He may not have a winning season, but D'Antoni has begun to win over the locker room -- and the fans.

3 Nontraditional point guard thoughts from Mo Williams

The Cavaliers plan on returning to the NBA Finals with 25 year old Williams as their new high-scoring point guard sharing the ball with LeBron James.

3. Why every young point guard should spend a year with Jerry Sloan.

"I love Jerry Sloan. He'll go down as the best coach I ever played for. I learned a whole lot in seven months there [as a Jazz rookie in 2003-04]. As good a coach as he is, he's a much better person. I've even been to his houses in Utah and Chicago. I learned how to play the game in Utah because it's so systematic. It teaches you how to play defense, how to rotate on offense, how to be a point guard -- because they put everything on the point guard to run the show.

"As long as you play hard, as long as you defend, he lets you play. He knew my strength was scoring, and at the same time I needed to make the right play. If somebody is open, get him the ball. Simple basketball.

"Playing point guard for Jerry Sloan gave me a lot of credibility. The next year [after he signed with Milwaukee as a free agent] I started 80 games.''

2. Why he doesn't worry about being a "traditional'' point guard.

"I was LeBron James growing up, let's put it that way. I had to do everything. Scoring was a strength I always had. We didn't have that guy who was a scorer, and I could defer to him. I always had to be the scorer at the point-guard position.

"There are different point guards in this game. You take Baron Davis, Tony Parker, they are guys who can score. At the same time, they can find guys. I always think about Tony Parker having six assists [he has averaged 5.8 over the last four years], same as me [6.2 as a starter the last two years with Milwaukee]; Baron Davis [7.2 assists over his career] is higher. You can't criticize point guards just because they can score really well. It's just part of their game.

"You take a nonscoring point guard and all of a sudden call him a true point guard? That's just their strength. Distributing the ball is their strength, their strength is not scoring. Off the top of my head, for example, Brevin Knight -- if he goes out every night and tries to score 20 points, I don't think that's the strength of his game. His strength is that he defends well and runs offense well. We put a [premium] on a 'true' point guard because he distributes, but it's just a strength he has. He's a distributing point guard who can score every now and then.''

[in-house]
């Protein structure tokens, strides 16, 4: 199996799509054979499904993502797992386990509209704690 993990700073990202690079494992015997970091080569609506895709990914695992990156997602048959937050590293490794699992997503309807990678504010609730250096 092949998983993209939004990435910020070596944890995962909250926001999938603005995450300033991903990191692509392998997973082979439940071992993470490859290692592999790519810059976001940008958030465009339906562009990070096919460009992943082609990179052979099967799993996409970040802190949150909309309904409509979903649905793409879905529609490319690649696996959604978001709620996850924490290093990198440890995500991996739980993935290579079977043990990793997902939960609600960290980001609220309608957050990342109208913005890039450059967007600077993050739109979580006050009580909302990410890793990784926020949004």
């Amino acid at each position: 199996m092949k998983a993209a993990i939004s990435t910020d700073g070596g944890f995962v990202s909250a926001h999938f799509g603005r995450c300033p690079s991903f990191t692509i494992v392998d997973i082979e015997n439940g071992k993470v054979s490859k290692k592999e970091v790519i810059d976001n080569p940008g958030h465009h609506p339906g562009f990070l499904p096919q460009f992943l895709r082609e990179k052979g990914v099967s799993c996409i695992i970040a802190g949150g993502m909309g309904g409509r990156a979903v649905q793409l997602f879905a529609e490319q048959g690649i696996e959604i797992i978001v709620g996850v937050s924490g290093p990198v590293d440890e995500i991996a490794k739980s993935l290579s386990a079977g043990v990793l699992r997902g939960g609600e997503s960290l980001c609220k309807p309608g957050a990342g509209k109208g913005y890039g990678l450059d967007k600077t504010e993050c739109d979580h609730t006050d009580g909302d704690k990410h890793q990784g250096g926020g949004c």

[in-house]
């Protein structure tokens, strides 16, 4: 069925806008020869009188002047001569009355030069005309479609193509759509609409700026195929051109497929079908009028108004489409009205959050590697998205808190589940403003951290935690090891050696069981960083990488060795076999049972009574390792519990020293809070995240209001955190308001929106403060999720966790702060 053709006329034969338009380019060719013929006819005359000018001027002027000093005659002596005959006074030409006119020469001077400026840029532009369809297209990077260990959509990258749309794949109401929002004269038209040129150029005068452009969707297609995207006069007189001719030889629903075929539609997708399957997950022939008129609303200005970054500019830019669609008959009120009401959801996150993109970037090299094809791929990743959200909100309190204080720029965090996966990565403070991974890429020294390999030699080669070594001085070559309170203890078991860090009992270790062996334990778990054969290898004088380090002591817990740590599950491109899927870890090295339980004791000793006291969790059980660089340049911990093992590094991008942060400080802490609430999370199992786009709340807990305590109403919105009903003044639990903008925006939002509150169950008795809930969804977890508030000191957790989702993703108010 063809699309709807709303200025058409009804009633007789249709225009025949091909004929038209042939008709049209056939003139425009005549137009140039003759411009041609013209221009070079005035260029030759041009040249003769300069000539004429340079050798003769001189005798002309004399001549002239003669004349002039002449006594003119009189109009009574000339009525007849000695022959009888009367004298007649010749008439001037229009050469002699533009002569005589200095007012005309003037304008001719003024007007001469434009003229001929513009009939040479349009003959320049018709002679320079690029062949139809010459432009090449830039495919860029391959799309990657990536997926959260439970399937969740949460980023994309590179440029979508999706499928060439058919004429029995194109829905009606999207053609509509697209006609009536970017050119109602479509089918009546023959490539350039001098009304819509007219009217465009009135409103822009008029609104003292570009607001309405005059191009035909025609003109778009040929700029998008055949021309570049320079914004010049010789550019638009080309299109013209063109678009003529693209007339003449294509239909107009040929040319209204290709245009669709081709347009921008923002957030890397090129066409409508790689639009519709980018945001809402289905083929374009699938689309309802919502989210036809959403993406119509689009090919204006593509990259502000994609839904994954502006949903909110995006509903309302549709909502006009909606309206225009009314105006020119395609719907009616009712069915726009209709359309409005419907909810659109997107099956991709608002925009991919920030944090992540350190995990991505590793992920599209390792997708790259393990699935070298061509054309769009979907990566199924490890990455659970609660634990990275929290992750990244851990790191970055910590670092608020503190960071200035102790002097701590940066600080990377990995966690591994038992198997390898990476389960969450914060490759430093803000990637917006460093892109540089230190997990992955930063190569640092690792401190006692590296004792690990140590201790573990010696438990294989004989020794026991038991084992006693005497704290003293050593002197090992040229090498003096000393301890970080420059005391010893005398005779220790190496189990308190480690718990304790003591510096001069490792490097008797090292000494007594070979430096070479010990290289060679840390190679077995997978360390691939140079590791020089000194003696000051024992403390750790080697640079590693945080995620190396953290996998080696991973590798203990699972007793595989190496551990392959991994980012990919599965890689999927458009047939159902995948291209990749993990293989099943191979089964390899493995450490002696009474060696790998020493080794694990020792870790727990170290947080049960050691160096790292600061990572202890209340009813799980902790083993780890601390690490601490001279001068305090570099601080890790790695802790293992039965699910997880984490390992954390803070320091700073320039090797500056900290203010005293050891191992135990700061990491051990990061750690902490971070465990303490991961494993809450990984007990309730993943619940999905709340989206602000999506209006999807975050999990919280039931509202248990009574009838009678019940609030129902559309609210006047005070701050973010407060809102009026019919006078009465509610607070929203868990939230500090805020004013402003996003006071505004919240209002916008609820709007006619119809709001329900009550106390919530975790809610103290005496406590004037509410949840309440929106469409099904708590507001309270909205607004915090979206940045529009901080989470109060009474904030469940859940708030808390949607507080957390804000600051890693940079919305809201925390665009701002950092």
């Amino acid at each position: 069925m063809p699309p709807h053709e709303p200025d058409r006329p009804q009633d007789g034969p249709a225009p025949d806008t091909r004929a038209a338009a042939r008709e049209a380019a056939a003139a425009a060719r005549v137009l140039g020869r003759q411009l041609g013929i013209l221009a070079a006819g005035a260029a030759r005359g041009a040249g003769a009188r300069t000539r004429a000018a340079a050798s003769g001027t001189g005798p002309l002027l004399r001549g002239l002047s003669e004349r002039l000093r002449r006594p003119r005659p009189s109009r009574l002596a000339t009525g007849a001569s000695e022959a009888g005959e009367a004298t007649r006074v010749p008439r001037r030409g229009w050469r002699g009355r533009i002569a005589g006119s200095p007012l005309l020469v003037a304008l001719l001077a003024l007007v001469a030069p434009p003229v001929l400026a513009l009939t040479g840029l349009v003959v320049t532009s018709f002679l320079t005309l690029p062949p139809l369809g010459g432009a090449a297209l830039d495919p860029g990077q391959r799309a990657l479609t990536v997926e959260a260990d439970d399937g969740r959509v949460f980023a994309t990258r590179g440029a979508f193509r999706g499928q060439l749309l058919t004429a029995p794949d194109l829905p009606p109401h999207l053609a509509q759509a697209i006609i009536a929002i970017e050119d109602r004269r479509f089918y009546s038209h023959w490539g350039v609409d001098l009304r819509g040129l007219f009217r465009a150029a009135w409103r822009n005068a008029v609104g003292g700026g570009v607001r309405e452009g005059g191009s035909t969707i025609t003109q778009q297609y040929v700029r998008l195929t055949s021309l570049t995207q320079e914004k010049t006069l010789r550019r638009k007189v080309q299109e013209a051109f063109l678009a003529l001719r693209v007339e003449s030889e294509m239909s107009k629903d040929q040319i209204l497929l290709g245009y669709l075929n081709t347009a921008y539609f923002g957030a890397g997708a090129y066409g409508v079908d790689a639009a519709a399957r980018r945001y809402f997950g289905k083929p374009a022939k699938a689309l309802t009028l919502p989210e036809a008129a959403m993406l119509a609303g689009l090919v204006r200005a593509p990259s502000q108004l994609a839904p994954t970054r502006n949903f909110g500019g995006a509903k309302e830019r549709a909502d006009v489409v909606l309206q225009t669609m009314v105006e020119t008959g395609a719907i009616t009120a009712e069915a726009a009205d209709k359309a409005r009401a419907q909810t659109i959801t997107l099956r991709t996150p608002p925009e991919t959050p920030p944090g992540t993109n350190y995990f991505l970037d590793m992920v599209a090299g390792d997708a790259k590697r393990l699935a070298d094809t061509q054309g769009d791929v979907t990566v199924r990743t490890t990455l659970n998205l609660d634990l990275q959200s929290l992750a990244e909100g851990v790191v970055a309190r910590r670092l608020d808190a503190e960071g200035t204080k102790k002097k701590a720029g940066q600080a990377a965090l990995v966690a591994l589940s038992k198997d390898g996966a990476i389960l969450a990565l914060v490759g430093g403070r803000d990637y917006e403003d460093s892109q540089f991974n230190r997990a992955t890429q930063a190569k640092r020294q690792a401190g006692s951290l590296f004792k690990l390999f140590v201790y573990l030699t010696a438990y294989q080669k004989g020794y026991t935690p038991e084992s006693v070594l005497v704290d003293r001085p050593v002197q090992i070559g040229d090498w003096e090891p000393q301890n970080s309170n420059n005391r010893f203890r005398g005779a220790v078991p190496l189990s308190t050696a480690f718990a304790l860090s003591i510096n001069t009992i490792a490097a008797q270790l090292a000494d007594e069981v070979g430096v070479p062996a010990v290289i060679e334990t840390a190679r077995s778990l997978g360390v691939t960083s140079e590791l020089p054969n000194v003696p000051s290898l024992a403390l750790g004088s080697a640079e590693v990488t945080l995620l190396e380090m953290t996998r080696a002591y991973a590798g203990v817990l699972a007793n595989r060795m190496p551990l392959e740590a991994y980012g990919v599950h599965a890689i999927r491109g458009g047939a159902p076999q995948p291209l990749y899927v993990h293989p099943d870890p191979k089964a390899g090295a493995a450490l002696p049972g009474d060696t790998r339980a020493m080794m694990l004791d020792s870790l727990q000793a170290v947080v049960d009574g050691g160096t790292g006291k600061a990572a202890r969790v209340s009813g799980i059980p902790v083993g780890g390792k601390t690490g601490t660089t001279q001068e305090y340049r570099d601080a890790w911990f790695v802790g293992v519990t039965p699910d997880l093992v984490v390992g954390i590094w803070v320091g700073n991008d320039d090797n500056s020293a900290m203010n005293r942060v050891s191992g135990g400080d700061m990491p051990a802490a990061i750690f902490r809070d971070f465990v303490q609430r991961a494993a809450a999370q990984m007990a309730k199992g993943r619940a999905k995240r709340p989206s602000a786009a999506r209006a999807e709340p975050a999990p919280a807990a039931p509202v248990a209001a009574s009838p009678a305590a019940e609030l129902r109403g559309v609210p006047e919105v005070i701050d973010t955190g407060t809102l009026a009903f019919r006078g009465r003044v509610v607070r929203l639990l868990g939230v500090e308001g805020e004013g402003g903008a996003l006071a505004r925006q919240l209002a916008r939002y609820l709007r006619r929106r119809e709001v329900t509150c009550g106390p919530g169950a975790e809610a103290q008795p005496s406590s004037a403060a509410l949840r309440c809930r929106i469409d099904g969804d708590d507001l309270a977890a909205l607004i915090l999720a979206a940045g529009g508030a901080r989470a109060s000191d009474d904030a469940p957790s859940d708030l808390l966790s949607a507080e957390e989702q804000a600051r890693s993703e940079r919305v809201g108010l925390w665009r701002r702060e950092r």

1. Why he looks forward to letting LeBron run the offense.

"In Milwaukee, they needed that distributing-type guard that I'm talking about, because they had a lot of guys who scored on the team. I was trying to be that person, but it was taking away from what I do best. Now [with Cleveland] I can play my game and not be thinking before the game that I've got to distribute and get other guys involved. Here we're just playing basketball. They expect me to play how I play.

"There's talk about me taking pressure off LeBron, but people fail to realize he's taking pressure off me, too. He's another guy who can handle the ball and make decisions. It makes it easy on me to not have to do that every time down the floor. I don't have to control the ball the entire game.''

2 Questions that will affect an NBA Finals rematch

2. For the Lakers: How often will someone other than Kobe win games for them in the fourth quarter? Because their championship hopes depend on developing one or more stars to help him carry the team.

1. For the Celtics: The champs endured much conflict among their three stars last season, but that friction was ultimately constructive as each fought to establish his talents within the larger needs of the team. Now that they've won their title, will the stars continue to focus on the larger goal? Their rivals hope the friction will turn destructive because -- short of injuries -- the only Eastern team likely to stop Boston this season is the Celtics themselves.

1 Closing thought on Greg Oden

1. Can we all please relax? Oden should be a junior in college. He is 20 years old. So he suffered a sprained foot in his opening game? The bottom line is that he is many years away from leading a team to the championship, regardless of whatever he accomplishes (or doesn't accomplish) this season. Everyone in this young organization -- from the GM to the coach to the core players -- must surmount a steep learning curve over the seasons ahead. Even if Oden becomes a great player, other issues may prevent this team from achieving elite status. I've been looking forward to seeing him play this year as much as anyone, but the attention paid to Oden's latest injury scare has reminded me that he is a long-term project with a lot to learn and overcome. Are we going to hyperventilate every time he stumbles?